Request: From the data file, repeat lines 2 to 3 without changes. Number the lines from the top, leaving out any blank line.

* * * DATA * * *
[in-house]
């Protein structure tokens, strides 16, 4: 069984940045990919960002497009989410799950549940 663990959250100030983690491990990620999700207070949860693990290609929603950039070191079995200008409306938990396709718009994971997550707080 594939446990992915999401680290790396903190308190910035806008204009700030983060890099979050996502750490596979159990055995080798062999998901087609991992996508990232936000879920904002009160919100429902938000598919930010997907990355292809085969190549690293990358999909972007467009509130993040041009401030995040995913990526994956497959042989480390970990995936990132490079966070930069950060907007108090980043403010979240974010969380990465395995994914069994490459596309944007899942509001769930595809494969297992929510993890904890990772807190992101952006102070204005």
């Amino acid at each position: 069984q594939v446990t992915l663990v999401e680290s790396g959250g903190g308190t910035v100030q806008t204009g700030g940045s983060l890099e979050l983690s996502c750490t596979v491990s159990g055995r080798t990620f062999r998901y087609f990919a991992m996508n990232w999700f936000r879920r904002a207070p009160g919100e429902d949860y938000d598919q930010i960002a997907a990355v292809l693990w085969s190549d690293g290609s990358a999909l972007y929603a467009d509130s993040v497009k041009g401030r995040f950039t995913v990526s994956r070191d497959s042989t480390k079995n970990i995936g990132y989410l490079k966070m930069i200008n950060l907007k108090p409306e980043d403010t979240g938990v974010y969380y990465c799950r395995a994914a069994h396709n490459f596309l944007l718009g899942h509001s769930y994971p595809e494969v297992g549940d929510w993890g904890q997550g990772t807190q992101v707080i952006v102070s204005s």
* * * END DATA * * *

């Protein structure tokens, strides 16, 4: 069984940045990919960002497009989410799950549940 663990959250100030983690491990990620999700207070949860693990290609929603950039070191079995200008409306938990396709718009994971997550707080 594939446990992915999401680290790396903190308190910035806008204009700030983060890099979050996502750490596979159990055995080798062999998901087609991992996508990232936000879920904002009160919100429902938000598919930010997907990355292809085969190549690293990358999909972007467009509130993040041009401030995040995913990526994956497959042989480390970990995936990132490079966070930069950060907007108090980043403010979240974010969380990465395995994914069994490459596309944007899942509001769930595809494969297992929510993890904890990772807190992101952006102070204005």
């Amino acid at each position: 069984q594939v446990t992915l663990v999401e680290s790396g959250g903190g308190t910035v100030q806008t204009g700030g940045s983060l890099e979050l983690s996502c750490t596979v491990s159990g055995r080798t990620f062999r998901y087609f990919a991992m996508n990232w999700f936000r879920r904002a207070p009160g919100e429902d949860y938000d598919q930010i960002a997907a990355v292809l693990w085969s190549d690293g290609s990358a999909l972007y929603a467009d509130s993040v497009k041009g401030r995040f950039t995913v990526s994956r070191d497959s042989t480390k079995n970990i995936g990132y989410l490079k966070m930069i200008n950060l907007k108090p409306e980043d403010t979240g938990v974010y969380y990465c799950r395995a994914a069994h396709n490459f596309l944007l718009g899942h509001s769930y994971p595809e494969v297992g549940d929510w993890g904890q997550g990772t807190q992101v707080i952006v102070s204005s």